In their study, the researchers gave 474 females and 243 males in long-distance relationships a series of questions on topics including intimacy, commitment, communication, and sexual satisfaction (or lack thereof).The researchers asked the same questions of 314 females and 111 males who lived near their partner.This suggests that the hardest part about long-distance relationships is not the distance itself, Dargie said."According to our research, it's not necessarily how far apart you are or how little you see your partners," she explained.Although the people in a long-distance did not interact as frequently throughout the day, their interactions were longer and more intimate."If being geographically apart is inevitable, people should not despair," Crystal Jiang, an assistant professor at City University of Hong Kong and coauthor of the paper, told the Huffington Post."There was not, and still is not, a great deal of research on the topic, so my partner and we were just stumbling through as best we could. "Although it would be tempting to blame the long distance for that dissolution, I now see that the relationship had just run its course." While long-distance relationships are nothing new and faraway lovers have historically stayed in touch via letters and phone calls, recent technology — especially the internet — means it's possible to regularly see and communicate with your partner even if you can't be with them physically.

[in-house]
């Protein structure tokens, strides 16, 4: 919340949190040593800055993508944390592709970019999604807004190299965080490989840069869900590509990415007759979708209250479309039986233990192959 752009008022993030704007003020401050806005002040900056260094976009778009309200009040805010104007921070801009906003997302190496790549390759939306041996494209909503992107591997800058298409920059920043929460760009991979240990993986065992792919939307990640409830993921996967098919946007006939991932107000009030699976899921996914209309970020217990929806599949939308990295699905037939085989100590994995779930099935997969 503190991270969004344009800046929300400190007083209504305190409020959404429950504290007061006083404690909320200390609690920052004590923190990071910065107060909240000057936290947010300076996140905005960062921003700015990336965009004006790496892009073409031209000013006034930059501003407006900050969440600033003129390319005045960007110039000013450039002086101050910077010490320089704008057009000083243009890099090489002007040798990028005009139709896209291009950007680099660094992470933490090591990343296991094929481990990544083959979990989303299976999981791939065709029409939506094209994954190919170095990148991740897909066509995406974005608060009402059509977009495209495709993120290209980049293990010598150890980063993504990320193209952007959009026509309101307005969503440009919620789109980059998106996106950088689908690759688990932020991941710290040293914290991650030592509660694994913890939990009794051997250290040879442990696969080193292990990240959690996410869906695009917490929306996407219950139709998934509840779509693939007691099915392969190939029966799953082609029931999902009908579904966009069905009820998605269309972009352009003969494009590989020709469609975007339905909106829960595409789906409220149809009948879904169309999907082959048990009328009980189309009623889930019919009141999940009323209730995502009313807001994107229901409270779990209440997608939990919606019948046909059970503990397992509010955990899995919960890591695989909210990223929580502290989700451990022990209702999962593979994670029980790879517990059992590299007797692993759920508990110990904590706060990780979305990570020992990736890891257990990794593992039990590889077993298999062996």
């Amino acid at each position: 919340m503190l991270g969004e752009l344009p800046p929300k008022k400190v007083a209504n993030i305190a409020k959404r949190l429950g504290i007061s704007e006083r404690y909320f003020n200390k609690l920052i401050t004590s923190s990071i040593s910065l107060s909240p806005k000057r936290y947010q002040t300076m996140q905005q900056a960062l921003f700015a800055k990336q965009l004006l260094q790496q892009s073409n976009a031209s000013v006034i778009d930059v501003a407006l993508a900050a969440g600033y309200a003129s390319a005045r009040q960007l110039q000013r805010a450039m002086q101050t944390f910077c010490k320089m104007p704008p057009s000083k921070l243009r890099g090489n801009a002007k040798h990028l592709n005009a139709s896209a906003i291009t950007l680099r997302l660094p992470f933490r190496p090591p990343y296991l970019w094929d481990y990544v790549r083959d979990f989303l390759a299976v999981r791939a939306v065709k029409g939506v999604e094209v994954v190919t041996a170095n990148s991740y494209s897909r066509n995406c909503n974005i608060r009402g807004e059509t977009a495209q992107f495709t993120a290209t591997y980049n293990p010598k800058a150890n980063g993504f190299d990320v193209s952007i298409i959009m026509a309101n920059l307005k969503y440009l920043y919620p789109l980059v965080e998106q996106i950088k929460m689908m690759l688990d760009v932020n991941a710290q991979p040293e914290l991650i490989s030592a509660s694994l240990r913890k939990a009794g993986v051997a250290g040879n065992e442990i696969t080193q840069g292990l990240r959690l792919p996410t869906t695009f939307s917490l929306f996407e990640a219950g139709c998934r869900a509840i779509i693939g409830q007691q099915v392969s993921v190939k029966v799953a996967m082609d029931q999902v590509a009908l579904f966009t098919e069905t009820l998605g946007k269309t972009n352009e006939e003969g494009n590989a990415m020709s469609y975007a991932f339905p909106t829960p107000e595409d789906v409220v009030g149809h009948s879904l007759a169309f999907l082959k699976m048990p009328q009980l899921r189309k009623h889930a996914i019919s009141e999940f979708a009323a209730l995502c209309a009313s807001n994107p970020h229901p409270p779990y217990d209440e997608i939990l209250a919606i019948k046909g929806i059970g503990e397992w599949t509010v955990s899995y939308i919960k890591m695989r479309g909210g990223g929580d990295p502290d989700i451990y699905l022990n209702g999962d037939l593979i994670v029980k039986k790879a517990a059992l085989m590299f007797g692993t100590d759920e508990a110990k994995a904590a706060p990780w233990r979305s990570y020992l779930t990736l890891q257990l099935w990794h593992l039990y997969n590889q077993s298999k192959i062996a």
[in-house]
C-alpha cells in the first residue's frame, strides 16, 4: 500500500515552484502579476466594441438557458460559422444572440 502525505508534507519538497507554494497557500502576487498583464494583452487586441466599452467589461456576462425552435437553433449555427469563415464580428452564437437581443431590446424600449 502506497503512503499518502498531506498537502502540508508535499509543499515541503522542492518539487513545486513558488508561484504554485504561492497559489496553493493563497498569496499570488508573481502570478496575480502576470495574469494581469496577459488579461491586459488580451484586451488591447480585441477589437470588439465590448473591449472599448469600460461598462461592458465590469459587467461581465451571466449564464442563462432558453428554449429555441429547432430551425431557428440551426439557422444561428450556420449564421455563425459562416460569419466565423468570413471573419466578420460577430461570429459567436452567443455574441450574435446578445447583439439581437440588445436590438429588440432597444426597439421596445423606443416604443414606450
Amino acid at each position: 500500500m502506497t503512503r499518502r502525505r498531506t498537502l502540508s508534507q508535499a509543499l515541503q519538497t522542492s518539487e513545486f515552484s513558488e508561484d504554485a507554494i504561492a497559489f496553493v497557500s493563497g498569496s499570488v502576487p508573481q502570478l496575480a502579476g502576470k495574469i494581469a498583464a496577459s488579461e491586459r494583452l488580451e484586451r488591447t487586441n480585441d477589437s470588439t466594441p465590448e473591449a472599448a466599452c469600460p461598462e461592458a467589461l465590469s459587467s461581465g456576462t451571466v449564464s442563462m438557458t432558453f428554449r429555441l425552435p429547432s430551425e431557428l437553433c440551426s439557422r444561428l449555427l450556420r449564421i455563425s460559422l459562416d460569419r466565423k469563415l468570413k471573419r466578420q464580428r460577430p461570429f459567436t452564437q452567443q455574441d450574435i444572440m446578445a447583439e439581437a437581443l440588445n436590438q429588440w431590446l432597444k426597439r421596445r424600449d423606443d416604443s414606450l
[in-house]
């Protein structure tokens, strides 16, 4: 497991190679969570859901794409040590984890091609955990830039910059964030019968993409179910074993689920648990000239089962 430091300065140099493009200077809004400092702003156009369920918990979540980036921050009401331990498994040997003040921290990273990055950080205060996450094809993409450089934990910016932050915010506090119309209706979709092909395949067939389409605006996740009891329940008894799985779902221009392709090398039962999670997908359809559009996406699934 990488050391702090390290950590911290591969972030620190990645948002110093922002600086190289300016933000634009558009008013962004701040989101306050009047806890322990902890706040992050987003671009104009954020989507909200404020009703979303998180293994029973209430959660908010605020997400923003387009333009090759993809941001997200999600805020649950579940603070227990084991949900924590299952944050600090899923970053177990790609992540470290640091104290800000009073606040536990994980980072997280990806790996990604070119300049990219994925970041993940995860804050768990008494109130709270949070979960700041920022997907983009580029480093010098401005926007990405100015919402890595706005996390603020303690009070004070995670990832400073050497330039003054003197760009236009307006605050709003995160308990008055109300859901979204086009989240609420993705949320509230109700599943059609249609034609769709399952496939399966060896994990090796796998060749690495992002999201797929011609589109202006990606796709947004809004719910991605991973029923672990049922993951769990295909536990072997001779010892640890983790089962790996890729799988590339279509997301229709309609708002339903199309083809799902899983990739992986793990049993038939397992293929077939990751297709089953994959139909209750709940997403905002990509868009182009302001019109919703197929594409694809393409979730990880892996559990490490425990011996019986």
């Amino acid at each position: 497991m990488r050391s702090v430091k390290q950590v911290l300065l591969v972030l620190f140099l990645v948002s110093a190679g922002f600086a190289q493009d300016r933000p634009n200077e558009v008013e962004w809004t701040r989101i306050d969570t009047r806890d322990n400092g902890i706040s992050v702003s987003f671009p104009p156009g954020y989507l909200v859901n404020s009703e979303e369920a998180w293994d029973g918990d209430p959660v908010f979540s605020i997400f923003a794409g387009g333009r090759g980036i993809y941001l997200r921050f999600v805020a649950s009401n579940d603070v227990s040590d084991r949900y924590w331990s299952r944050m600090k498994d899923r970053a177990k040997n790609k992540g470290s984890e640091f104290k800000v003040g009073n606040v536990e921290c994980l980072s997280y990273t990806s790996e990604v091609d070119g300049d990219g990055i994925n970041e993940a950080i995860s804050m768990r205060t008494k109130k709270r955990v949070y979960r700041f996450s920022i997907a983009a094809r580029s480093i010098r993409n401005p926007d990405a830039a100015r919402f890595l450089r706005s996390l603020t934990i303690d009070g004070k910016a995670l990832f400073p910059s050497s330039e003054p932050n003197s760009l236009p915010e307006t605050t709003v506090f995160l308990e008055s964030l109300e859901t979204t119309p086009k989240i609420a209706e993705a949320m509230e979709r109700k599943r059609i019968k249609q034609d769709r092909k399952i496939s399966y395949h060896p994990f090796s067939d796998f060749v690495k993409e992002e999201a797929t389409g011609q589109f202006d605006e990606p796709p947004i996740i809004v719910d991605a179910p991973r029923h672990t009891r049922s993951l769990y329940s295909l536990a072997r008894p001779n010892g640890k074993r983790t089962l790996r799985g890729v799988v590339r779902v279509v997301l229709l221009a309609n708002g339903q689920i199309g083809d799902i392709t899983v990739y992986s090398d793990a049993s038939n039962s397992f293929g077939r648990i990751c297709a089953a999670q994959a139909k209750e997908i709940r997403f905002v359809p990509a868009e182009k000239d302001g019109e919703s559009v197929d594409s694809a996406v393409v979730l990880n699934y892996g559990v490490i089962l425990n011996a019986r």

Since we were a couple, we both had a certain expectation about making our relationship a really high priority.However, when the person living miles away is “just” my friend, those same high expectations aren’t necessarily reasonable considering our platonic relationship.We’ve instead found what type of long-distance communication works for us as friends.(The average age of research participants was 21, and the authors cautioned in the paper that "the sample of tech-savvy college students may limit the generalizability of the conclusions.") The study analyzed 876 diary entries detailing the couples' day-to-day interactions.Roughly half of the couples were in long-distance relationships.